A friend mentioned to me that one of the advantages to having a child with autism who is limited in verbal skills is that we don’t have to listen to endless pleas for princess toys or whatever the fad of the moment is. I have to agree with her.
Sometimes I do wish that R. would tell me a toy that she wants, but it is nice that I can wheel her through the toy department and let her play with a couple of things, and often she will become bored with every one except the cheapest plastic animal. (I do avoid the Sesame Street toys, those she could not resist).
She is getting better about waiting, and rarely screams when we are in a checkout line. It does help that I always bring snacks. But sometimes something will set her off and she will start yelling. It is amazing how much faster that line moves when R. is screaming at the top of her lungs. Every once in a while, I wish I were mean enough to make her scream on purpose. Like when we were in line three people behind the lady who insisted that the cashier un-bag and rescan all of her bags of groceries, I could have wrestled Elmo and Ernie from R.’s hands just to make her yell.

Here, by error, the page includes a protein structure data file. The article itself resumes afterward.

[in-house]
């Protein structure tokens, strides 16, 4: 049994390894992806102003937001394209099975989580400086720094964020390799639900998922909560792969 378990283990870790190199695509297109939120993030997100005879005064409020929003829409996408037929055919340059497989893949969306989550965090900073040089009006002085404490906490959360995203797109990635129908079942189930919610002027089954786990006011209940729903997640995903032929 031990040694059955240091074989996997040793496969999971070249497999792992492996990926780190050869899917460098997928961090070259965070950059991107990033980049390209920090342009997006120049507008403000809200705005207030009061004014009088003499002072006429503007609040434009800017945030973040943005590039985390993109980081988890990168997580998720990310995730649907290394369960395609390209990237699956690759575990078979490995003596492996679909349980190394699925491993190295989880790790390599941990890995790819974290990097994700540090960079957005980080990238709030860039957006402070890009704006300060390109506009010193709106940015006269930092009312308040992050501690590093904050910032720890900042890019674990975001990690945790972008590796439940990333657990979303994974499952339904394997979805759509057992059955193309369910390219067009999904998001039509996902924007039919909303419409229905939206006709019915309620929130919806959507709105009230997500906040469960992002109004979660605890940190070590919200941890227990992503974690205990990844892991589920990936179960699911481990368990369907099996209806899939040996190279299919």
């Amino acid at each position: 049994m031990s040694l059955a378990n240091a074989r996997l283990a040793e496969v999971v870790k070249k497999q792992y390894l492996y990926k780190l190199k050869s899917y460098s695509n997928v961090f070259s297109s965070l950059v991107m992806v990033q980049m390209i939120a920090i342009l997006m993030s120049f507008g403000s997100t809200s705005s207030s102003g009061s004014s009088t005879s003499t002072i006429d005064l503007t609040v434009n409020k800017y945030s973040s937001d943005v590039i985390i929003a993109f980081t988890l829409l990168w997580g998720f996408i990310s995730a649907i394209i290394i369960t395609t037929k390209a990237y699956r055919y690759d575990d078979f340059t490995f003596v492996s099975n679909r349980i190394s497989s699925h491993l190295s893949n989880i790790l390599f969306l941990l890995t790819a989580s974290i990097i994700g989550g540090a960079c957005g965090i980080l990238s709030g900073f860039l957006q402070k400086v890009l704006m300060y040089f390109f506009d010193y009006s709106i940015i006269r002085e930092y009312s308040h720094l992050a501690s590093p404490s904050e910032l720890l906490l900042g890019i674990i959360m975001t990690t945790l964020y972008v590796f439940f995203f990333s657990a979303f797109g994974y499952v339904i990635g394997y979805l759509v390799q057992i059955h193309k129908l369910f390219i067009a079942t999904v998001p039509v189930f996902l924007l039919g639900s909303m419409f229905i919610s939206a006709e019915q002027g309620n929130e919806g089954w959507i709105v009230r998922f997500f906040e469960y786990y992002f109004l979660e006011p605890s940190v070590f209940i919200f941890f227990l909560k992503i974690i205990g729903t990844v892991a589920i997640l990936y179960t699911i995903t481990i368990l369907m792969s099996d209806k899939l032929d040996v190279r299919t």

I’ll also confess that I’m really starting to love it when I hear other kids scream in public. Not little babies, that doesn’t do it for me. It is the toddlers, preschoolers even elementary school age kids. I swear lately, I have to really control myself not to grin like an idiot.
I’ve written about how R. needs to see something before she really understands that it is possible. I will admit that I use this to my advantage. I’ve never shown her videos or anything entertaining to her on my laptop, so she seems to think only E’s computer has access to fun. She never has any interest in my purse because she doesn’t think there is anything in there that she wants. I always carry a separate bag for her snacks.